Something very strange has happened to Neptune. In the last several years, the pale streaks of cloud that typically adorn its blue atmosphere have all but vanished.

Moreover, images dating back to 1994, when the Hubble Space Telescope first started documenting Neptune, show this isn't the first time this has happened. The fluctuations also seem linked to another periodic change – the 11-year activity of the solar cycle.

Given Neptune is from the Sun – about 4.5 billion kilometers, or just over 30 times the average distance between Earth and the Sun – this revelation has astronomers both surprised and intrigued.

And the most recent transformation has been especially dramatic. In 2019, the clouds at mid-latitudes started to fade. By 2020, the planet's appearance was more-or-less cloud-free.

The changes in Neptune's cloud cover as recorded by Hubble between 1992 and 2020. (NASA, ESA, Erandi Chavez/UC Berkeley, Imke de Pater/UC Berkeley)

"Even four years later, the images we took this past June showed the clouds haven't returned to their former levels," says astronomer Erandi Chavez of Harvard University, who was at UC Berkeley when she led the research.

"This is extremely exciting and unexpected, especially since Neptune's previous period of low cloud activity was not nearly as dramatic and prolonged."

Neptune is the most distant of the Solar System's major planets, and as a consequence is not as well studied or understood as some of Earth's closer neighbors. But the information we do have suggests a complicated and dynamic atmosphere, driven by processes we don't fully grasp.

Although studying it from afar is relatively limiting, it does allow for the identification of long-term atmospheric trends. Chavez and her colleagues focused their study on data that has been collected since 1994 by Hubble, since 2002 by the Keck Observatory, and by Lick Observatory in 2018 and 2019.

Keck's near-infrared observations of Neptune since 2002. (Imke de Pater, Erandi Chavez, Erin Redwing/UC Berkeley/W. M. Keck Observatory)

These combined datasets revealed that the amount of cloud cover on Neptune fluctuates over roughly 11-year cycles which seem to be synchronized with solar activity.

Roughly every 11 years, the Sun's magnetic field reverses polarity, marked by a peak in flares, coronal mass ejections, and sunspots. Once the poles switch places, the Sun grows quieter for a time, before amping up again to another solar maximum.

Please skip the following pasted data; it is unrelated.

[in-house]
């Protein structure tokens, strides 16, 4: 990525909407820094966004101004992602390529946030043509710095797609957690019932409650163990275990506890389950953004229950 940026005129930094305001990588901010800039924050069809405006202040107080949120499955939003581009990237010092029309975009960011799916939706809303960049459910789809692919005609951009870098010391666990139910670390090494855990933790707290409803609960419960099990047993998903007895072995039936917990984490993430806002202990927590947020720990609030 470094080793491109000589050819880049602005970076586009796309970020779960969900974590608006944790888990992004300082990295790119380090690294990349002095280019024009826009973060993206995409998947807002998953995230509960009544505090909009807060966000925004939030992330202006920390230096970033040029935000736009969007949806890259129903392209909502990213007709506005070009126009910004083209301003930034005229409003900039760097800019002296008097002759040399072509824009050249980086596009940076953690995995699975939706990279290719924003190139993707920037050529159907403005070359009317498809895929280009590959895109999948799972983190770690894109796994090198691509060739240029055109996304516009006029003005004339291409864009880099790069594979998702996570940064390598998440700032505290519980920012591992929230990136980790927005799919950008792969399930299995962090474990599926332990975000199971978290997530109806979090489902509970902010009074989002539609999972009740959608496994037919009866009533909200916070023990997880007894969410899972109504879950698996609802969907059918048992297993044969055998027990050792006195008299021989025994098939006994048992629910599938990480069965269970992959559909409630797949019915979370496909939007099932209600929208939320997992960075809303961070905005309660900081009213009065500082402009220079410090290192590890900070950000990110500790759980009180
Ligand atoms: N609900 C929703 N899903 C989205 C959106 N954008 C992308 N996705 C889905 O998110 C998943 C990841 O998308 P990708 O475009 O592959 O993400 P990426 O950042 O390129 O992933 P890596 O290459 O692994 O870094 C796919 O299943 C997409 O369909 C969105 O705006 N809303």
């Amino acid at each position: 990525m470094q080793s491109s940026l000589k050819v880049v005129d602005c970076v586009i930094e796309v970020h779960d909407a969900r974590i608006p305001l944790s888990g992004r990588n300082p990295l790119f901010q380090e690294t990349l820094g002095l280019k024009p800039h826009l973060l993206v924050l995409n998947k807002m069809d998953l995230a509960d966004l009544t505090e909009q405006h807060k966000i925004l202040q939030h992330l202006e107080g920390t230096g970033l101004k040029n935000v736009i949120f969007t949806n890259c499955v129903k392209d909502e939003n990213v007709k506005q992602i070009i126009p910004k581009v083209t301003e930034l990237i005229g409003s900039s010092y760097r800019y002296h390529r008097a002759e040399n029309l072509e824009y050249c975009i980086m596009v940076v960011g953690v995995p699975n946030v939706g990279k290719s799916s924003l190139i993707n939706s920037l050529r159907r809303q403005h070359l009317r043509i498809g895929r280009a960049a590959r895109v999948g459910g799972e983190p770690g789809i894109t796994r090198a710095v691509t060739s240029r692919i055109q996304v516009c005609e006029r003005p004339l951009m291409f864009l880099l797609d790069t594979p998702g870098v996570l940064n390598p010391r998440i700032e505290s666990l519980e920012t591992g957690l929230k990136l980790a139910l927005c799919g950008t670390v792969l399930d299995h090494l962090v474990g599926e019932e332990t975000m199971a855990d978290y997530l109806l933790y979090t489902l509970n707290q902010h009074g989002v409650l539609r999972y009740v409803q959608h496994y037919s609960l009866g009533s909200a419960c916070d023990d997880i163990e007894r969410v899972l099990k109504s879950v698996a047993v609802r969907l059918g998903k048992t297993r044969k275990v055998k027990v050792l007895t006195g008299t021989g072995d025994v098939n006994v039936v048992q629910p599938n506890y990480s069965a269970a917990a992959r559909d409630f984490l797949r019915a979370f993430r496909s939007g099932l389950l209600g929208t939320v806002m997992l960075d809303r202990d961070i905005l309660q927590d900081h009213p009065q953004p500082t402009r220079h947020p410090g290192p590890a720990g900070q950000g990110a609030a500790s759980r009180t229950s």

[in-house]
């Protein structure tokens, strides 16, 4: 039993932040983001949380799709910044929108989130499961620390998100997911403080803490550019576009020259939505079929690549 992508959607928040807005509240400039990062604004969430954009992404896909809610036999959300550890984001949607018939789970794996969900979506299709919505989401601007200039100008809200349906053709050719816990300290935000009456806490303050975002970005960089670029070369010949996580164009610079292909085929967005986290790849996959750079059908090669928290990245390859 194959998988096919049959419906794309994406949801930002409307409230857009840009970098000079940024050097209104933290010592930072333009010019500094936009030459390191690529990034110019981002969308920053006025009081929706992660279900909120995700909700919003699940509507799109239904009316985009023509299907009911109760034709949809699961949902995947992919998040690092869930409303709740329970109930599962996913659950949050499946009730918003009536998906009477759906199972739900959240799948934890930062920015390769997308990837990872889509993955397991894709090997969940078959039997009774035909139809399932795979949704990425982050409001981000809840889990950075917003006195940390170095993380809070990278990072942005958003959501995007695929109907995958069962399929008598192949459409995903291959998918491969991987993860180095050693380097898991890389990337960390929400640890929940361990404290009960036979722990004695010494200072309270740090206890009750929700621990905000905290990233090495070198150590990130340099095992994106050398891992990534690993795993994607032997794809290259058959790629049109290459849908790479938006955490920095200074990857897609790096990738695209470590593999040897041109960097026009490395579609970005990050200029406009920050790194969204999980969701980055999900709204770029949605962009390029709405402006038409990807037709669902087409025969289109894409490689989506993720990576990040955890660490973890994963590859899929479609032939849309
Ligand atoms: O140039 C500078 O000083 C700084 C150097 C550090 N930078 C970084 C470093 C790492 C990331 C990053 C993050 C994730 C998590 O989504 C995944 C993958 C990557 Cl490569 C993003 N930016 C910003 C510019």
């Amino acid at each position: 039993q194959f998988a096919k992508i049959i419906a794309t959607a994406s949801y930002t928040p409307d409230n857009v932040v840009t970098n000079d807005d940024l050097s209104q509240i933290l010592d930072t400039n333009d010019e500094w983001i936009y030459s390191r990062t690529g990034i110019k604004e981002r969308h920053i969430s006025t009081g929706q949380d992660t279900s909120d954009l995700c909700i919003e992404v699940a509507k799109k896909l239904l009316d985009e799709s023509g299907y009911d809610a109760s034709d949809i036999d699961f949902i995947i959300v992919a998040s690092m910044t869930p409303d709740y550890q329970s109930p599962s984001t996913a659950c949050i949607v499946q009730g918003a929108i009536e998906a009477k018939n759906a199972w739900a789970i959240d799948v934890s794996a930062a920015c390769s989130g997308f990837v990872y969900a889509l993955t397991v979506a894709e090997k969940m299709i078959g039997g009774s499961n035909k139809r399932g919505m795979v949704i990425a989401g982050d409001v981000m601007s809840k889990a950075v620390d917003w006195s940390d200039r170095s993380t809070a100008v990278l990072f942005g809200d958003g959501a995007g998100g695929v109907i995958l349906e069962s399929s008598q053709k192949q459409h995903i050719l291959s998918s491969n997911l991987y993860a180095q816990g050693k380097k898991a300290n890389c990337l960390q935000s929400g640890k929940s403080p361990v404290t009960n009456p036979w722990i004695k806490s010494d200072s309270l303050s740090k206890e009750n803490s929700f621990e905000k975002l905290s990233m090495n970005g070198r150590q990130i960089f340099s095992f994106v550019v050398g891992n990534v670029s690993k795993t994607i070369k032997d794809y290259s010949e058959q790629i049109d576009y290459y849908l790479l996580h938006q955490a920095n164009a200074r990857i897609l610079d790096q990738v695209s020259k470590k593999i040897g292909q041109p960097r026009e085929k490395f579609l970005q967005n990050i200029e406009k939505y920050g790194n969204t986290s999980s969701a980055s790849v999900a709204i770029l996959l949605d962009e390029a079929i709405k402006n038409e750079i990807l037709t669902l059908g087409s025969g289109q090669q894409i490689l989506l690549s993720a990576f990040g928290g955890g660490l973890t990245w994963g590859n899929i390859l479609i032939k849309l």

Leading up to its maxima, the Sun emits more intense ultraviolet light, irradiating the Solar System. The team's 29-year analysis shows that clouds start to appear on Neptune around 2 years after the powerful UV irradiation commences. There's also a positive correlation between Neptune's cloud cover and its albedo – that's the amount of sunlight it reflects.

"These remarkable data give us the strongest evidence yet that Neptune's cloud cover correlates with the Sun's cycle," says astronomer Imke de Pater of UC Berkeley.

"Our findings support the theory that the Sun's UV rays, when strong enough, may be triggering a photochemical reaction that produces Neptune's clouds."

A comparison of Neptune's cloud cover against plotted solar UV radiation levels. (NASA, ESA, LASP, Erandi Chavez/UC Berkeley, Imke de Pater/UC Berkeley)

The team's analysis, covering 2.5 solar cycles, shows Neptune's cloud cover and albedo peaked in 2002 (consistent with a previous study), before dropping to a low in 2007. From there, the cloud and albedo climbed again to a peak in 2015, before again subsiding. The two most recent solar maxima took place in 2001 and 2015.

However, while the results suggest some sort of photochemical goings-on, scientists are going to need to crunch some data to find out what those goings-on might be. For instance, one possibility of a UV interaction is a darkening, not a lightening, of clouds, which would lower albedo, not raise it. And storms from deep within Neptune would be unrelated to photochemically-induced clouds, which represents a complication.

Ongoing observations are taking place; and we have new data from the James Webb Space Telescope. Both are consistent with the team's findings heading into the next solar maximum, expected in 2025.

"We have seen more clouds in the most recent images, in particular at northern latitudes and at high altitudes, as expected from the observed increase in the solar UV flux over the past ~2 years," de Pater says.

Of course, it would be even better to send a spacecraft to study Neptune up close. But for the meantime, we'll have to make do.

The research has been published in Icarus.